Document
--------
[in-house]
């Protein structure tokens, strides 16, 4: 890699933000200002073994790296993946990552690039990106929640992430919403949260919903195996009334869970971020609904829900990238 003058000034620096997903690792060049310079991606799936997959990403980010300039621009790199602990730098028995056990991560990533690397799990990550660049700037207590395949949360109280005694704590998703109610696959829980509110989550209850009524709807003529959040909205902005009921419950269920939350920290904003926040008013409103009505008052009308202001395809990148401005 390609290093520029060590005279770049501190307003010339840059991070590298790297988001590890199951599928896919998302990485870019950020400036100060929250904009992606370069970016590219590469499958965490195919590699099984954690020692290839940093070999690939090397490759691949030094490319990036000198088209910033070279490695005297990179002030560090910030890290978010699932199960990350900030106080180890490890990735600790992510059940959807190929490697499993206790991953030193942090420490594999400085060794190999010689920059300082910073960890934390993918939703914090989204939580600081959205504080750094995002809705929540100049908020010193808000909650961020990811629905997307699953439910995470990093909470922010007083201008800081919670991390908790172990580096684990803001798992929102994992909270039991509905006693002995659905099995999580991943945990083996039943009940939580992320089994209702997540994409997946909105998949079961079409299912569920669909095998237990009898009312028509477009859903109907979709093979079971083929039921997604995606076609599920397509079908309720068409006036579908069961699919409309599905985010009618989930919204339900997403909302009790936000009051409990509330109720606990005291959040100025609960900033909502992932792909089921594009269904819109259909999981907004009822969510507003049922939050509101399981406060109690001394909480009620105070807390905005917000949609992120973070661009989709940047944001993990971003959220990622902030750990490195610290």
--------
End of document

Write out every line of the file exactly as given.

[in-house]
């Protein structure tokens, strides 16, 4: 890699933000200002073994790296993946990552690039990106929640992430919403949260919903195996009334869970971020609904829900990238 003058000034620096997903690792060049310079991606799936997959990403980010300039621009790199602990730098028995056990991560990533690397799990990550660049700037207590395949949360109280005694704590998703109610696959829980509110989550209850009524709807003529959040909205902005009921419950269920939350920290904003926040008013409103009505008052009308202001395809990148401005 390609290093520029060590005279770049501190307003010339840059991070590298790297988001590890199951599928896919998302990485870019950020400036100060929250904009992606370069970016590219590469499958965490195919590699099984954690020692290839940093070999690939090397490759691949030094490319990036000198088209910033070279490695005297990179002030560090910030890290978010699932199960990350900030106080180890490890990735600790992510059940959807190929490697499993206790991953030193942090420490594999400085060794190999010689920059300082910073960890934390993918939703914090989204939580600081959205504080750094995002809705929540100049908020010193808000909650961020990811629905997307699953439910995470990093909470922010007083201008800081919670991390908790172990580096684990803001798992929102994992909270039991509905006693002995659905099995999580991943945990083996039943009940939580992320089994209702997540994409997946909105998949079961079409299912569920669909095998237990009898009312028509477009859903109907979709093979079971083929039921997604995606076609599920397509079908309720068409006036579908069961699919409309599905985010009618989930919204339900997403909302009790936000009051409990509330109720606990005291959040100025609960900033909502992932792909089921594009269904819109259909999981907004009822969510507003049922939050509101399981406060109690001394909480009620105070807390905005917000949609992120973070661009989709940047944001993990971003959220990622902030750990490195610290």